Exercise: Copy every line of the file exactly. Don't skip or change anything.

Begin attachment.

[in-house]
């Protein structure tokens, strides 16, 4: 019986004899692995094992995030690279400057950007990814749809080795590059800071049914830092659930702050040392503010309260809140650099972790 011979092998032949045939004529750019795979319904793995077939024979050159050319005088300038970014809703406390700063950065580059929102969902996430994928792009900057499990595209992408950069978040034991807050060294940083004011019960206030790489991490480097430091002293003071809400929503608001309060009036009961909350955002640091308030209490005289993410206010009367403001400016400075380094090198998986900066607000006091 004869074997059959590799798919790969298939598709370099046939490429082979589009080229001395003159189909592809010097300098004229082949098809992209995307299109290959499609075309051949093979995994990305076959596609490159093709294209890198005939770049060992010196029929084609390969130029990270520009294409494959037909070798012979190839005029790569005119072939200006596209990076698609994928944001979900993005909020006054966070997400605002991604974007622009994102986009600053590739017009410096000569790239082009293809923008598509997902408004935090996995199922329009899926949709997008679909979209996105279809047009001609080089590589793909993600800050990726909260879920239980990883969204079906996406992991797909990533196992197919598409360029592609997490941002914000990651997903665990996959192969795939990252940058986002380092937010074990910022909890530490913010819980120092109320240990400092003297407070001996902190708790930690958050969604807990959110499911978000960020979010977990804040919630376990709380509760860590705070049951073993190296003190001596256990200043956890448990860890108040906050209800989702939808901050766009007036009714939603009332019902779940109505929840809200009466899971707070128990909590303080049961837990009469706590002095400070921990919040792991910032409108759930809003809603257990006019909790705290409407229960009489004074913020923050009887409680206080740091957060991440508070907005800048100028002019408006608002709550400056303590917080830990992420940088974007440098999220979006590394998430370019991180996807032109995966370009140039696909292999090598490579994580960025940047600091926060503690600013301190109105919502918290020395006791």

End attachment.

[in-house]
């Protein structure tokens, strides 16, 4: 019986004899692995094992995030690279400057950007990814749809080795590059800071049914830092659930702050040392503010309260809140650099972790 011979092998032949045939004529750019795979319904793995077939024979050159050319005088300038970014809703406390700063950065580059929102969902996430994928792009900057499990595209992408950069978040034991807050060294940083004011019960206030790489991490480097430091002293003071809400929503608001309060009036009961909350955002640091308030209490005289993410206010009367403001400016400075380094090198998986900066607000006091 004869074997059959590799798919790969298939598709370099046939490429082979589009080229001395003159189909592809010097300098004229082949098809992209995307299109290959499609075309051949093979995994990305076959596609490159093709294209890198005939770049060992010196029929084609390969130029990270520009294409494959037909070798012979190839005029790569005119072939200006596209990076698609994928944001979900993005909020006054966070997400605002991604974007622009994102986009600053590739017009410096000569790239082009293809923008598509997902408004935090996995199922329009899926949709997008679909979209996105279809047009001609080089590589793909993600800050990726909260879920239980990883969204079906996406992991797909990533196992197919598409360029592609997490941002914000990651997903665990996959192969795939990252940058986002380092937010074990910022909890530490913010819980120092109320240990400092003297407070001996902190708790930690958050969604807990959110499911978000960020979010977990804040919630376990709380509760860590705070049951073993190296003190001596256990200043956890448990860890108040906050209800989702939808901050766009007036009714939603009332019902779940109505929840809200009466899971707070128990909590303080049961837990009469706590002095400070921990919040792991910032409108759930809003809603257990006019909790705290409407229960009489004074913020923050009887409680206080740091957060991440508070907005800048100028002019408006608002709550400056303590917080830990992420940088974007440098999220979006590394998430370019991180996807032109995966370009140039696909292999090598490579994580960025940047600091926060503690600013301190109105919502918290020395006791």